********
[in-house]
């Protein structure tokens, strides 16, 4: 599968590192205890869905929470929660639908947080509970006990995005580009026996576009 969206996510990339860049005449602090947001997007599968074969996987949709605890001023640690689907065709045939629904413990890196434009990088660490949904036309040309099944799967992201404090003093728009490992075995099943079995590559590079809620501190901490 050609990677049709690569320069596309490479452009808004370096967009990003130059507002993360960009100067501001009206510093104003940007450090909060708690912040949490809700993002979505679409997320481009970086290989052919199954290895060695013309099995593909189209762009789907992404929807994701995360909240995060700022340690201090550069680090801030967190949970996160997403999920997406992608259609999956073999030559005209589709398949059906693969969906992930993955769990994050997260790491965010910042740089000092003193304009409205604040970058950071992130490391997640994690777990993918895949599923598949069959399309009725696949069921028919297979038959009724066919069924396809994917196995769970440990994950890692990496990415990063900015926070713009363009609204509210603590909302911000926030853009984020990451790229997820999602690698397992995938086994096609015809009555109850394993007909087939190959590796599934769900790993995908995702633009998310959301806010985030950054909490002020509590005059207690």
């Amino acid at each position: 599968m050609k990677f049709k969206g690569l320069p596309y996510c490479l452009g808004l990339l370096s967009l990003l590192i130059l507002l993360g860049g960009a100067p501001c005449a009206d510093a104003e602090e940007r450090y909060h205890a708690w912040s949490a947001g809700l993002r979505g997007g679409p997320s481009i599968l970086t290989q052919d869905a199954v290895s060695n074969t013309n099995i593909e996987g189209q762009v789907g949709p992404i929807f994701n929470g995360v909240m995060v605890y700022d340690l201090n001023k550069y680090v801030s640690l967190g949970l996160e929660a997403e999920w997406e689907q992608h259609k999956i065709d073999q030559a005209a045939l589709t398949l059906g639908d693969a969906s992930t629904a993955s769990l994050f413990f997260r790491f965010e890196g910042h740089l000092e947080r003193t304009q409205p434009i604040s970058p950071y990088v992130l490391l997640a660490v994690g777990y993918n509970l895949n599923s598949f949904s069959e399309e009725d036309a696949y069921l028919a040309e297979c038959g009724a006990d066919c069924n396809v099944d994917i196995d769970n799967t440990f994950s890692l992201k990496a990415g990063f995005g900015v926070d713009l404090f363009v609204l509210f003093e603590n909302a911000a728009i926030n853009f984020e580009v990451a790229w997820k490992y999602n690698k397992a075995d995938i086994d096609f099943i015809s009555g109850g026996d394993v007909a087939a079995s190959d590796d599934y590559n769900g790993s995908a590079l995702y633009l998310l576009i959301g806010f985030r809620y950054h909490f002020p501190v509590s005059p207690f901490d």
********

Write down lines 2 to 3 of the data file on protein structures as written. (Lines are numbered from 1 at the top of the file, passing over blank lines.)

């Protein structure tokens, strides 16, 4: 599968590192205890869905929470929660639908947080509970006990995005580009026996576009 969206996510990339860049005449602090947001997007599968074969996987949709605890001023640690689907065709045939629904413990890196434009990088660490949904036309040309099944799967992201404090003093728009490992075995099943079995590559590079809620501190901490 050609990677049709690569320069596309490479452009808004370096967009990003130059507002993360960009100067501001009206510093104003940007450090909060708690912040949490809700993002979505679409997320481009970086290989052919199954290895060695013309099995593909189209762009789907992404929807994701995360909240995060700022340690201090550069680090801030967190949970996160997403999920997406992608259609999956073999030559005209589709398949059906693969969906992930993955769990994050997260790491965010910042740089000092003193304009409205604040970058950071992130490391997640994690777990993918895949599923598949069959399309009725696949069921028919297979038959009724066919069924396809994917196995769970440990994950890692990496990415990063900015926070713009363009609204509210603590909302911000926030853009984020990451790229997820999602690698397992995938086994096609015809009555109850394993007909087939190959590796599934769900790993995908995702633009998310959301806010985030950054909490002020509590005059207690």
């Amino acid at each position: 599968m050609k990677f049709k969206g690569l320069p596309y996510c490479l452009g808004l990339l370096s967009l990003l590192i130059l507002l993360g860049g960009a100067p501001c005449a009206d510093a104003e602090e940007r450090y909060h205890a708690w912040s949490a947001g809700l993002r979505g997007g679409p997320s481009i599968l970086t290989q052919d869905a199954v290895s060695n074969t013309n099995i593909e996987g189209q762009v789907g949709p992404i929807f994701n929470g995360v909240m995060v605890y700022d340690l201090n001023k550069y680090v801030s640690l967190g949970l996160e929660a997403e999920w997406e689907q992608h259609k999956i065709d073999q030559a005209a045939l589709t398949l059906g639908d693969a969906s992930t629904a993955s769990l994050f413990f997260r790491f965010e890196g910042h740089l000092e947080r003193t304009q409205p434009i604040s970058p950071y990088v992130l490391l997640a660490v994690g777990y993918n509970l895949n599923s598949f949904s069959e399309e009725d036309a696949y069921l028919a040309e297979c038959g009724a006990d066919c069924n396809v099944d994917i196995d769970n799967t440990f994950s890692l992201k990496a990415g990063f995005g900015v926070d713009l404090f363009v609204l509210f003093e603590n909302a911000a728009i926030n853009f984020e580009v990451a790229w997820k490992y999602n690698k397992a075995d995938i086994d096609f099943i015809s009555g109850g026996d394993v007909a087939a079995s190959d590796d599934y590559n769900g790993s995908a590079l995702y633009l998310l576009i959301g806010f985030r809620y950054h909490f002020p501190v509590s005059p207690f901490d």